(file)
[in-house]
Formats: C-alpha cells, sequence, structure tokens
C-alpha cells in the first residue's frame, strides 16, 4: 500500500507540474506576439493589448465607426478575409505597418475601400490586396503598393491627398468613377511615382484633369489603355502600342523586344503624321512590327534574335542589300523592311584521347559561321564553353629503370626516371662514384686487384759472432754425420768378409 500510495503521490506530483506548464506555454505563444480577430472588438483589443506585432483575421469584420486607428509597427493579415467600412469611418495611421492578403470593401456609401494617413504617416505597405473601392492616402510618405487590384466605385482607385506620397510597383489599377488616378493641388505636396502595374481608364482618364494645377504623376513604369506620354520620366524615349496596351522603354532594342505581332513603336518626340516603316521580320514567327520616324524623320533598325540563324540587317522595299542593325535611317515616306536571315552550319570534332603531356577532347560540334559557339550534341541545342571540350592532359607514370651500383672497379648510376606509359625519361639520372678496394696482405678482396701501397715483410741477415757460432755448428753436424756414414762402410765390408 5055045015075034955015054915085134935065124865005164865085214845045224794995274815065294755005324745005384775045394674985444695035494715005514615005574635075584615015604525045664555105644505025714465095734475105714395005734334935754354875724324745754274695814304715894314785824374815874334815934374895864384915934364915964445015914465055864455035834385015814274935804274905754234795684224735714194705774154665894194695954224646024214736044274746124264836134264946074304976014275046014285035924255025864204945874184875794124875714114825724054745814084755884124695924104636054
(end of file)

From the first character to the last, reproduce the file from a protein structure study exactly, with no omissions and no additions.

[in-house]
Formats: C-alpha cells, sequence, structure tokens
C-alpha cells in the first residue's frame, strides 16, 4: 500500500507540474506576439493589448465607426478575409505597418475601400490586396503598393491627398468613377511615382484633369489603355502600342523586344503624321512590327534574335542589300523592311584521347559561321564553353629503370626516371662514384686487384759472432754425420768378409 500510495503521490506530483506548464506555454505563444480577430472588438483589443506585432483575421469584420486607428509597427493579415467600412469611418495611421492578403470593401456609401494617413504617416505597405473601392492616402510618405487590384466605385482607385506620397510597383489599377488616378493641388505636396502595374481608364482618364494645377504623376513604369506620354520620366524615349496596351522603354532594342505581332513603336518626340516603316521580320514567327520616324524623320533598325540563324540587317522595299542593325535611317515616306536571315552550319570534332603531356577532347560540334559557339550534341541545342571540350592532359607514370651500383672497379648510376606509359625519361639520372678496394696482405678482396701501397715483410741477415757460432755448428753436424756414414762402410765390408 5055045015075034955015054915085134935065124865005164865085214845045224794995274815065294755005324745005384775045394674985444695035494715005514615005574635075584615015604525045664555105644505025714465095734475105714395005734334935754354875724324745754274695814304715894314785824374815874334815934374895864384915934364915964445015914465055864455035834385015814274935804274905754234795684224735714194705774154665894194695954224646024214736044274746124264836134264946074304976014275046014285035924255025864204945874184875794124875714114825724054745814084755884124695924104636054